I had to go to Wales to see the burial ground at Usk Castle Chase because it’s just been garlanded with the title of Green Burial Ground of the Year 2008.
Wales doesn’t know it’s Wales, of course: that’s simply the name its present tenants have given it. But it is a ‘country’ with a strong sense of national identity, something which makes me feel, as I drive towards the border, defensively prickly. Patriotism is too often a symptom of a bi-polar inferiority complex; its manifestations can be ill-natured. I anticipate being categorised as English. I am not. I am a republic of one.
My misgivings are groundless. The satnav goes on speaking to me in the easy way it always used. The road signs are intelligible, for all that they leave me coming up gasping for vowels. I am charmed by the Welsh way of slowing you down as you approach a sharp corner. Araf, say the signs, and I fancy they sound like the warning bark of a Welsh corgi: Araf-araf! Arrrrr…!
The burial ground is a large sloping meadow flanked on three sides by woods. Beside it is a simple wooden shelter. It is a blissful spot and the most complete contrast to any other burial ground I have ever seen, whether conventional or green. It is the fulfilment of the idea of a natural burial ground, utterly uncompromising.
There is no memorialisation allowed whatsoever, so there’s none of the possessiveness and territoriality that go with a conventional cemetery – no jealous demarcation and personalisation of plots, no visual jabber of talkative, decorated headstones, sunwashed artificial blooms, dead roses in cellophane, blue chippings, solar powered angels. There is no tingle-wingle from a single windchime. Nothing. Nothing at all but birdsong.
Most other natural burial grounds compromise – because grieving people can’t help feeling proprietorial about the grave site — and permit grave markers (albeit biodegradable and non-renewable), gardening of the plot and a certain amount of what green burial pioneer and guru Ken West elegantly terms ‘grieving waste’ – flowers, plastic pots, stuff. The result tends to be tawdry, half-hearted – in the worst cases, a sort of shanty town of the dead.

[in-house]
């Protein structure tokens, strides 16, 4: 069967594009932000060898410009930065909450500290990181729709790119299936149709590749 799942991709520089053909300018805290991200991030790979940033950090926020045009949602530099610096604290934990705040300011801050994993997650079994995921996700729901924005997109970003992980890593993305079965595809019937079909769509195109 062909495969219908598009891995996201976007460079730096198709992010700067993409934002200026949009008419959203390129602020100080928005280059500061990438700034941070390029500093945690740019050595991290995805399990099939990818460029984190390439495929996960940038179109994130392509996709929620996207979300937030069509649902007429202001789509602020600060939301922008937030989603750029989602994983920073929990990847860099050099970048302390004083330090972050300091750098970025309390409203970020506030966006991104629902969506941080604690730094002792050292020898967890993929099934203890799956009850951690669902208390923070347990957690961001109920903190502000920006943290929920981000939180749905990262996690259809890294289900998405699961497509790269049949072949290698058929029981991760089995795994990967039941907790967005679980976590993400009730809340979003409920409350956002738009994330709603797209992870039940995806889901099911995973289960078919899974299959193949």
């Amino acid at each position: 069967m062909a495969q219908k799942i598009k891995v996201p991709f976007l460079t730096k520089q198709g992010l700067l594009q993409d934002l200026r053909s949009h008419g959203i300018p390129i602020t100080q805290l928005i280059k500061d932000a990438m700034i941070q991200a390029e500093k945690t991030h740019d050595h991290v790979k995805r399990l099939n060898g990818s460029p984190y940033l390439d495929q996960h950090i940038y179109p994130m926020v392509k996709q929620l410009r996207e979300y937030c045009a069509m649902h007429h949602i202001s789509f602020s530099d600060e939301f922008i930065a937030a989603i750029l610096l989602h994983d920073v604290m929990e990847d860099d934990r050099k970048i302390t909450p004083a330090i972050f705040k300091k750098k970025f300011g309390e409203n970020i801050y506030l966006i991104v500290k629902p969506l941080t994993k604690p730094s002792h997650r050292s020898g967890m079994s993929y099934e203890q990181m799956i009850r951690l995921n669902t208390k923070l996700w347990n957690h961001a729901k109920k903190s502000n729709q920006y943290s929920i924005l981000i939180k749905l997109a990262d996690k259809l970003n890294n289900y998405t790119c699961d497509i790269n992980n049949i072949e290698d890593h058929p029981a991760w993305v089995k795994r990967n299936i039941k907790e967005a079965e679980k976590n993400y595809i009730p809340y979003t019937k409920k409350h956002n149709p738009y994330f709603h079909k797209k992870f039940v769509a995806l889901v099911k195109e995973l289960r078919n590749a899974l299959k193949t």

Usk Castle Chase probably scores as close to full marks as makes no difference according to Ken’s ultra-puritanical criteria of greenness. I was particularly pleased to learn that they bury at 1.3 metres, allowing bodies to rot aerobically and, therefore, environmentally usefully. Too many green grounds bury bodies at six feet; no one’ll never push up daisies from down there.
On the day I was at Usk I saw no freshly turned earth, no evidence at all that anyone has ever been buried there and no visitors. The words of Psalm 103 express it perfectly: As for man, his days are as grass: as a flower of the field, so he flourisheth. For the wind passeth over it, and it is gone; and the place thereof shall know it no more.
Anyone thinking about natural burial — and 64 per cent of the population say they favour it — needs to consider all this both from their own point of view and also from that of those they will leave behind. It’s not emotionally easy to embrace the idea that it is the whole place which stands as a memorial to each dead resident, but that’s what green burial logically means.
Green burial ought to be about sustainability in terms of the re-use of graves, too, after, say, 40 years. But I suppose no one would buy a plot on those terms. Not yet, anyway.
(The title of this piece quotes from Andrew Marvell’s The Garden.)